M62 Closed due to fatal collision
A 25-year-old man remained at the scene after the accident and police arrested him on suspicion of causing death by dangerous driving, after which they took him into custody to question him.
The M62 between Eccles and Birchwood will be closed in both directions and remain closed through the morning as officers investigate.
National Highways North-West said there were delays of at least an hour eastbound on the motorway. There were also delays of up to 45 minutes on the M6 southbound approaching junction 21A.
Traffic England does not expect roads to clear until 2 p.m.
There is currently congestion to J10 with East Lancs Road, through Leigh, Atherton, Irlam and Partington completely gridlocked.
In a knock-on effect, adjoining motorways M56 and M61 are blocked with bus services also significantly delayed.
Police are urging drivers and motorists to avoid the area.
The M62 motorway is a 172 km west-east Motorway in Northern England connecting Liverpool and Hull via Manchester, Bradford, Leeds and Wakefield.
The motorway has an average daily traffic flow of around 144,000 vehicles in West Yorkshire, and several sections prone to gridlock, particularly between Leeds and Huddersfield and the M60 section around Eccles.
The M62 coach bombing of 1974 and the Great Heck rail crash of 2001 are the largest incidents to have occurred on the motorway.
The M62 coach bombing occurred on 4 February 1974, when a Provisional Irish Republican Army (IRA) bomb exploded in a coach carrying off-duty British Armed Forces personnel and their family members.
The tragedy killed 12 people (9 soldiers and 3 civilians) and injured 38, and the Hartshead Moor Services on the M62 westbound was used as a first aid post at the time. A permanent memorial was erected in 2009.
The Selby rail crash on 28 February 2001 occurred after Gary Hart, a sleep-deprived driver, swerved off the M62 onto the East Coast Main Line near Selby, North Yorkshire.
While he was calling the emergency services, a GNER southbound train collided with his Land Rover and derailed into the path of an oncoming freight train.
The devastating collision killed 10 people, including the drivers of both trains, and 82 others were seriously injured. Hart was convicted of 10 counts of causing death by dangerous driving and sentenced to five years in prison.
One key lesson learnt from the disaster was the risk posed to the railways by road vehicles and improvements to the barriers designed to keep them off.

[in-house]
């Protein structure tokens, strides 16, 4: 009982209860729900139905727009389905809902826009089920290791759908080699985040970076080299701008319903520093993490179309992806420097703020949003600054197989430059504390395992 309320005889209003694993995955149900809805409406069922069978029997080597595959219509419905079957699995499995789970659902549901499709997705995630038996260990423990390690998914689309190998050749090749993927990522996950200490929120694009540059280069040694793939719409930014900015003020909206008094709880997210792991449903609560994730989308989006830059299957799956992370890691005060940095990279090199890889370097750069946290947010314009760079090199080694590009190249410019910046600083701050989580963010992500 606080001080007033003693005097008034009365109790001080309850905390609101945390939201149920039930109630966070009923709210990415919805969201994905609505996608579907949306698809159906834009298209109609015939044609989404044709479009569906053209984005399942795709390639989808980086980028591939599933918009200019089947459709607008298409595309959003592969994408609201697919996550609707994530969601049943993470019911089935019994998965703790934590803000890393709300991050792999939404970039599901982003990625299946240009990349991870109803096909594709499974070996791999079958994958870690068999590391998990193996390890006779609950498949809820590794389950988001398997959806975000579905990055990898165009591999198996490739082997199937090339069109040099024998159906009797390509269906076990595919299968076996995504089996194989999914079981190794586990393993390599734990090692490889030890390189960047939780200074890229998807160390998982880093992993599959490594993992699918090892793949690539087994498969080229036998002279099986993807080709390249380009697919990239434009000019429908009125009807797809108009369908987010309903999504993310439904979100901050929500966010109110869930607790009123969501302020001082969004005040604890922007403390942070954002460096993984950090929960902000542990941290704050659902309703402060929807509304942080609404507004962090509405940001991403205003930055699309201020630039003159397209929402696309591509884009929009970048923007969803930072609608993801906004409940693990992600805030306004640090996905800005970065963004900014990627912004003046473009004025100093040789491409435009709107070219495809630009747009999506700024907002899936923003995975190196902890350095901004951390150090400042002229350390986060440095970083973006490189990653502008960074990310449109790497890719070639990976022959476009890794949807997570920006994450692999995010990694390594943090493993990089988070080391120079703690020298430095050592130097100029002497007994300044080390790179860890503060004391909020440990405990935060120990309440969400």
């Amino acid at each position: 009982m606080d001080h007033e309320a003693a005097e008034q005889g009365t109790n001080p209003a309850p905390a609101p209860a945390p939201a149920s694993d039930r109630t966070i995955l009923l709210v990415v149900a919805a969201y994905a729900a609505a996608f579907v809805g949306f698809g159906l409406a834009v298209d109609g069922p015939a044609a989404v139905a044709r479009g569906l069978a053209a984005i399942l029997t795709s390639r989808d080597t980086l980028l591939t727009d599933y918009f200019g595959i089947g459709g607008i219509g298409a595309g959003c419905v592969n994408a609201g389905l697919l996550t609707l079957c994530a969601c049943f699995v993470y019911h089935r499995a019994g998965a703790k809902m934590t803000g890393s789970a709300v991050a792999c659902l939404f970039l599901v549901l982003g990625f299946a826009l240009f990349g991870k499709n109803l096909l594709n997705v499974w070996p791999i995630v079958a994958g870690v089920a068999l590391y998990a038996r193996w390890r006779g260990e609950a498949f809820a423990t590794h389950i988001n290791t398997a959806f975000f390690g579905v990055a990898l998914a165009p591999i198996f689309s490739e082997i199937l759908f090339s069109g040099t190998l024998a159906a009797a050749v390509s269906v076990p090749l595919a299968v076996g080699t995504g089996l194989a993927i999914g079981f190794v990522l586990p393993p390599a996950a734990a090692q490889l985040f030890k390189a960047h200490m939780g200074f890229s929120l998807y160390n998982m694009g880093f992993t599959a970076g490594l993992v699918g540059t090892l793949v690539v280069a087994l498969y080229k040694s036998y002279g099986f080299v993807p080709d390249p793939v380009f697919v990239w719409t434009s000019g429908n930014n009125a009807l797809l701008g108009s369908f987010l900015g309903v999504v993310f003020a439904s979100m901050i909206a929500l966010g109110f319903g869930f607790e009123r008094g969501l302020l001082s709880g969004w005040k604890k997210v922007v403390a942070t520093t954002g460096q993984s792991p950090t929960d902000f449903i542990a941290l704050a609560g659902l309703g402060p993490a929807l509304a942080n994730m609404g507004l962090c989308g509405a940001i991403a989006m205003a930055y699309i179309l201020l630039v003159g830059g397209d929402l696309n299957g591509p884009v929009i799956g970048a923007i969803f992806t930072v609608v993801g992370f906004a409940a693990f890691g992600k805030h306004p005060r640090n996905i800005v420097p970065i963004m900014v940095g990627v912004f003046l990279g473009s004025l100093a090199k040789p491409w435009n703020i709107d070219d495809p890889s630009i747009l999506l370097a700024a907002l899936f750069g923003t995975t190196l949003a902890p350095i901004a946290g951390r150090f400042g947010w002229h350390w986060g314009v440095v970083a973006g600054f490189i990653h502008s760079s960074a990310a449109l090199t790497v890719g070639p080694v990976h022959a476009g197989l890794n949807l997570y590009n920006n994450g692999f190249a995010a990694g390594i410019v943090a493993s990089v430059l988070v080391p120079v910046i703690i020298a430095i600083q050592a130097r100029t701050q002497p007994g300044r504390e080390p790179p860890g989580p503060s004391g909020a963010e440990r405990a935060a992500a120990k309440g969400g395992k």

However, Ali Chegini, Director of System Safety and Health at The Rail Safety and Standards Board (RSSB) said: "There is no hiding from the fact that the root cause of this accident was the level of fatigue in the Land Rover driver, Gary Hart."
He continued: "The accident contributed to the railway's understanding of how to make trains stronger and increase the chances of survival on-board."
Between 10 to 20 per cent of all crashes are estimated to be caused by driver fatigue, with one in eight drivers admitting to falling asleep at the wheel.
According to the RSSB, the risk of being killed in a train accident has reduced by 65 per cent between 2000/01 and 2019/20.
On 23 September 2019, Highways England joined up with six police forces, the Health and Safety Executive and the Driver and Vehicle Standards Agency (DVSA) on a month-long crackdown to increase the safety of the M62.
The plan involved Operation Pennine, where enforcement agencies carried out checks on vans and lorries for roadworthiness, secure loads and weight and drivers' hours to reduce the risk of incidents along the route.
The plan also had the HGV Supercab spend four weeks patrolling the motorway and record drivers committing safety offences such as mobile phone usage.
The project followed the success of a similar safety week on the M1 earlier that year which decreased the number of collisions by nearly a third.By
Kaja Traczyk is a reporter for the International Business Times UK and a Journalism Undergraduate with experience in news writing, reporting, and researching.